Available Now! (click cover)

America's Counter-Revolution
The Constitution Revisited

From the back cover:

This book challenges the assumption that the Constitution was a landmark in the struggle for liberty. Instead, Sheldon Richman argues, it was the product of a counter-revolution, a setback for the radicalism represented by America’s break with the British empire. Drawing on careful, credible historical scholarship and contemporary political analysis, Richman suggests that this counter-revolution was the work of conservatives who sought a nation of “power, consequence, and grandeur.” America’s Counter-Revolution makes a persuasive case that the Constitution was a victory not for liberty but for the agendas and interests of a militaristic, aristocratic, privilege-seeking ruling class.

Monday, April 18, 2016

Buy American Hurts Americans

Mike Lindell, president of My Pillow Inc., seems like a nice guy, and I like his product. But he says something in his commercial that bothers me:

"Every part of my product is made in the USA."

What could be wrong with that? Lots of things.



First, is it true? Lindell may really believe what he says, but I suspect that if he thoroughly inventoried his Chaska, Minnesota, factory, he'd find many things made (at least in part) by people in other countries. Since he says, "every part of my product," he may be thinking in narrow terms. But what about every aspect of his production process? If he uses vehicles made outside the United States to transport his goods to a shipping center, his statement is inaccurate. If the grass on his business property is cut with a Japanese lawnmower or the coffee he provides his employees is grown in Colombia, his statement is inaccurate. In a global economy few things are the product of only one place.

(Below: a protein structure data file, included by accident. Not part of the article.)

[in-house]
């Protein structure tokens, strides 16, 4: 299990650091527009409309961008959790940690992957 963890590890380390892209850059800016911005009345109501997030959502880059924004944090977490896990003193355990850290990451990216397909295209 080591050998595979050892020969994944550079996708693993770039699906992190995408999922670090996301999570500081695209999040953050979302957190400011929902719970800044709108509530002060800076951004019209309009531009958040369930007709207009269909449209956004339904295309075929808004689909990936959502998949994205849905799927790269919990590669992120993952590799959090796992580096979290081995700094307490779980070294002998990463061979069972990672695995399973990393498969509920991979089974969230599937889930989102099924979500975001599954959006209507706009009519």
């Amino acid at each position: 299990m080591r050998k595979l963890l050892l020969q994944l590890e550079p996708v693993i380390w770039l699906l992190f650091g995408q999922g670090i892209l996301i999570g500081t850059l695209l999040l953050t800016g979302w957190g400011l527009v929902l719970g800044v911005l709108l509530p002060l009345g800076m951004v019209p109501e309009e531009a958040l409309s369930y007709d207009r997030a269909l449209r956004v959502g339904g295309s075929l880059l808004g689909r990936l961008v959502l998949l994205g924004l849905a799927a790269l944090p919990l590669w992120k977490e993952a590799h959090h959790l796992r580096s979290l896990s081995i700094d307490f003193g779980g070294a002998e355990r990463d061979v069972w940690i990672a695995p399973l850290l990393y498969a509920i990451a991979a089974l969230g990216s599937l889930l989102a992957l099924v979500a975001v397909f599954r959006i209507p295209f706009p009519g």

But let's assume Lindell is right. Would it really be such a great thing? No, not really.

His statement implies that buying only American-made parts is good not just for the particular Americans who make and sell those parts, but for all Americans -- indeed for America as a whole. But that can't be true. Sure, it is good for those who make the parts, but it's bad for unidentifiable other Americans, and that means it can't be good for the whole country.

Observe: if Lindell bought foreign-made parts, he would pay for them with dollars. But his foreign vendors can't spend dollars in their home countries, just as Americans can't buy groceries with Japanese yen,  Chinese yuan, or euros. Foreign vendors, however, can use dollars to buy American products or invest in the U.S. part of the world economy. The only other thing they can do with their dollars is sell them for their home currency, but then the buyer of those dollars would face the same choice to buy American products or invest in the United States. (The so-called trade deficit equals the dollar amount of the investment in America that foreign exporters undertake. That deficit is no problem, Messrs. Trump and Sanders.)